Undoubtedly the father asked to take his distressed child out of the Oxfam Bookshop had the best intentions to be kind to his little girl, “recovering” from scarlet fever, by buying her a new book to cheer her up. Children cry when they are upset.
Not only does a growing child need energy to grow, but, when recovering from an infection, should be allowed to rest in a home with an equitable temperature with plenty of fluids available, to allow her body to heal.
It is the depths of the British winter, and to be moved from cold air in the street to often overheated shops is stressful for an unwell child. Not to mention the journey to the shop by foot or car or bus.
Dayve Walshe mentions “there were only two other customers in the shop.”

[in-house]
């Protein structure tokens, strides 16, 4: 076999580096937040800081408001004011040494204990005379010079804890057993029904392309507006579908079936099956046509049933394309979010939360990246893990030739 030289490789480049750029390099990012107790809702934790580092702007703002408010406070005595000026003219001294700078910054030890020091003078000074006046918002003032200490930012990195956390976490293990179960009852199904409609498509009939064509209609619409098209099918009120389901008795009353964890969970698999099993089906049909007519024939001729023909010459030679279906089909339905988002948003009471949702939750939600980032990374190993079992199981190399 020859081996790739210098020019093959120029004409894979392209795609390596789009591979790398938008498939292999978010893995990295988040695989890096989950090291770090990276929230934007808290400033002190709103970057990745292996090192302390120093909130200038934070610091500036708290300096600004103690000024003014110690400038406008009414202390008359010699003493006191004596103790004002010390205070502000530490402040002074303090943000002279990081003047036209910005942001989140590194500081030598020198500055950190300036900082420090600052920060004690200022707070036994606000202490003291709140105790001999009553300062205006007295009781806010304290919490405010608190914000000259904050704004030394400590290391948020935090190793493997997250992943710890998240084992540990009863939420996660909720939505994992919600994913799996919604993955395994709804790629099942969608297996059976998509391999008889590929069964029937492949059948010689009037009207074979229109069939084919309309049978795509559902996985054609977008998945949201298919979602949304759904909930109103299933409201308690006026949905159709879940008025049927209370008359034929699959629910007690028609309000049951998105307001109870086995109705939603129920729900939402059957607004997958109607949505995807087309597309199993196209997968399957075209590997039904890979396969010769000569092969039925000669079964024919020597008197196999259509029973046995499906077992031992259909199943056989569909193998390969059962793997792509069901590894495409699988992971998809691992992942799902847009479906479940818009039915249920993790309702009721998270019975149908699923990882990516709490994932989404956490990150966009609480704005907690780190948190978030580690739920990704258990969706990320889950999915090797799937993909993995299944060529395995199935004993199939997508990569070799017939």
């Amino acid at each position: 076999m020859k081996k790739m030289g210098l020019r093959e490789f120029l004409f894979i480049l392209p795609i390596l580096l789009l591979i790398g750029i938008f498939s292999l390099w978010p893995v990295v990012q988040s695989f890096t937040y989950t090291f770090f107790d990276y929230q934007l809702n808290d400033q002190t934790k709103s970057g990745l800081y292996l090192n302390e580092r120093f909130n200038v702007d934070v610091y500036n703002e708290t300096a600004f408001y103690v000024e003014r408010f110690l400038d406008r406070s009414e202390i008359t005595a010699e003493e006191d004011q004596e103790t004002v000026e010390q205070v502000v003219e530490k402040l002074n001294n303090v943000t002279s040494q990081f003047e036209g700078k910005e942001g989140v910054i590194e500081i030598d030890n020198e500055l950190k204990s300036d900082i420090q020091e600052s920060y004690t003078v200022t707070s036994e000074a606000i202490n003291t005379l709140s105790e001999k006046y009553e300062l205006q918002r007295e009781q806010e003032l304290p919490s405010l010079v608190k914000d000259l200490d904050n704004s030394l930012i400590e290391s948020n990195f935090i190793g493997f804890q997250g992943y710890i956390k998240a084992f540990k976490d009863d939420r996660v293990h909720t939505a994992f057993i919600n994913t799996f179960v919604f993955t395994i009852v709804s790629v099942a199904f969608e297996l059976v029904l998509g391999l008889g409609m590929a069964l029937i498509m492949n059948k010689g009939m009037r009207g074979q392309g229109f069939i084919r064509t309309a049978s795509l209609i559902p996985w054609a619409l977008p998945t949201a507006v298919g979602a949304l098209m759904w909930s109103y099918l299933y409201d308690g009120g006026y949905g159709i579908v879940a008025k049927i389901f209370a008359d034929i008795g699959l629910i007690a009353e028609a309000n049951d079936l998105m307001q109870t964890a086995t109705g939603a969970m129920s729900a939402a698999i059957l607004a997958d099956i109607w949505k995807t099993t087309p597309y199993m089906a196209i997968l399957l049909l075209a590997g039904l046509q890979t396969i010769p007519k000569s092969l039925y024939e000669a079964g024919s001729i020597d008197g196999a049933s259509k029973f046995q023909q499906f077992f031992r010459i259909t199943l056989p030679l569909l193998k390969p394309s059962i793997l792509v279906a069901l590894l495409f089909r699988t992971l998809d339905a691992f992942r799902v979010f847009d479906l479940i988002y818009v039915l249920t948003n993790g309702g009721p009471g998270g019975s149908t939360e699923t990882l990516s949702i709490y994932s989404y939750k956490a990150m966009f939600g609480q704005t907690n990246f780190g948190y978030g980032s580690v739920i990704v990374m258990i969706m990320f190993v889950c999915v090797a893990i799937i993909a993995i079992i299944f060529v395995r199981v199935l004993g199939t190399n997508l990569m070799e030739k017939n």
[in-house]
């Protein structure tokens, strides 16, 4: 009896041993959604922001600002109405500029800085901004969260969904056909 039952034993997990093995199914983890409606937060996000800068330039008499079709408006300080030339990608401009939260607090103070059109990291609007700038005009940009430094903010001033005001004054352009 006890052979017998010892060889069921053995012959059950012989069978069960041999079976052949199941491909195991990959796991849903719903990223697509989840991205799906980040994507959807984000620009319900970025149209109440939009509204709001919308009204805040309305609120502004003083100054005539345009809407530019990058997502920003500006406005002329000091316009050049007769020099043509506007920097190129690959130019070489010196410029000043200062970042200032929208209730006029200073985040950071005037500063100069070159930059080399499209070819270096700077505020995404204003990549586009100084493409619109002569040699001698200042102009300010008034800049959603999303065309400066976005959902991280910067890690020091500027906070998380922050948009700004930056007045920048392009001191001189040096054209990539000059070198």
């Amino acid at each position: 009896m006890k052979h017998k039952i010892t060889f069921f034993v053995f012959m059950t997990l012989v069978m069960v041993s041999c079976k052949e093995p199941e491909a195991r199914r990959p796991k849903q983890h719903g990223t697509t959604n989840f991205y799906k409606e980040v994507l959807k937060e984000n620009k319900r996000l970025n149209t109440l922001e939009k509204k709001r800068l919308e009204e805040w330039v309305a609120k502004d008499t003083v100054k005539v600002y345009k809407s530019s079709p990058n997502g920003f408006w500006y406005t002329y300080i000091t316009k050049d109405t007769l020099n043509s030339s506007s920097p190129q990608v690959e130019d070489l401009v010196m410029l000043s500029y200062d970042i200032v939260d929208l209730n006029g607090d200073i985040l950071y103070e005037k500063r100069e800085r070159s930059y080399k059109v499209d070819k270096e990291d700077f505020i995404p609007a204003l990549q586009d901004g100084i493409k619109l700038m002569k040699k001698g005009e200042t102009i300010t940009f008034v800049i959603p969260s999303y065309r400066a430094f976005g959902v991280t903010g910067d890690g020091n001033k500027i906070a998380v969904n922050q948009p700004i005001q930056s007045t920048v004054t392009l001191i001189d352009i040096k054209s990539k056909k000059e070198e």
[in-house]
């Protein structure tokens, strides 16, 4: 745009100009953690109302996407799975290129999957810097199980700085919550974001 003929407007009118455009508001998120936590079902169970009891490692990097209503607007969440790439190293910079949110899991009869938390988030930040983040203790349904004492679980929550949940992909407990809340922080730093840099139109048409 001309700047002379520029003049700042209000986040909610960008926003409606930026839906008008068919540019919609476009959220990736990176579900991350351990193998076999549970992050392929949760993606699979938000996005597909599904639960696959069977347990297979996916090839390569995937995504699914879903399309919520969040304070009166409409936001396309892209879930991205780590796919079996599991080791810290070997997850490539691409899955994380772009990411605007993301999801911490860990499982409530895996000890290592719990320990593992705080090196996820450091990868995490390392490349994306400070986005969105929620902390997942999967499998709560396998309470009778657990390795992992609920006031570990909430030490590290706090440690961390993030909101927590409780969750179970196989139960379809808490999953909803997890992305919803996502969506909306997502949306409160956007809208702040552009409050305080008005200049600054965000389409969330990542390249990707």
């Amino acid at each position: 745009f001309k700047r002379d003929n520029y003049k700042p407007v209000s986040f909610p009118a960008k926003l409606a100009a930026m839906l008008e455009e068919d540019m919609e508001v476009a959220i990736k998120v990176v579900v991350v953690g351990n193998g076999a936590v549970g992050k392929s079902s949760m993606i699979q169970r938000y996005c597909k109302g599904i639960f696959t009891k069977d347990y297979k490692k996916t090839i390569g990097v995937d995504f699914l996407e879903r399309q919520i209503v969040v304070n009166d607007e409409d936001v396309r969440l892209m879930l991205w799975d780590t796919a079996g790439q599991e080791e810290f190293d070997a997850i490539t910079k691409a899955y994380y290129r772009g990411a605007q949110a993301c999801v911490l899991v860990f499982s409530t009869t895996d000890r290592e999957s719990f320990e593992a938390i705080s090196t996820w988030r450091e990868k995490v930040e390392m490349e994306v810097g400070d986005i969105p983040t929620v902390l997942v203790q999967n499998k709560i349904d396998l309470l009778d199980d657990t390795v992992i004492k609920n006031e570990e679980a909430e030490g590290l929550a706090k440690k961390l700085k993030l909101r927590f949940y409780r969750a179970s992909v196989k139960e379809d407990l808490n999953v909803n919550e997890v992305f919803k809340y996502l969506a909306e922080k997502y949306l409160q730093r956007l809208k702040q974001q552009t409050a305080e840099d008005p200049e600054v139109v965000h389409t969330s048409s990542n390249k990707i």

Is he aware that if these members of the public were elderly, recovering from cancer or had weakened immune systems, they could have contracted scarlet fever, not to mention the staff in the shop (most of whom are unpaid volunteers) and all the unsuspecting people he and his daughter encountered on the street, in other shops, or public transport. I would like this father to reflect on the rights of other members of the public, not just his daughter. Food for thought.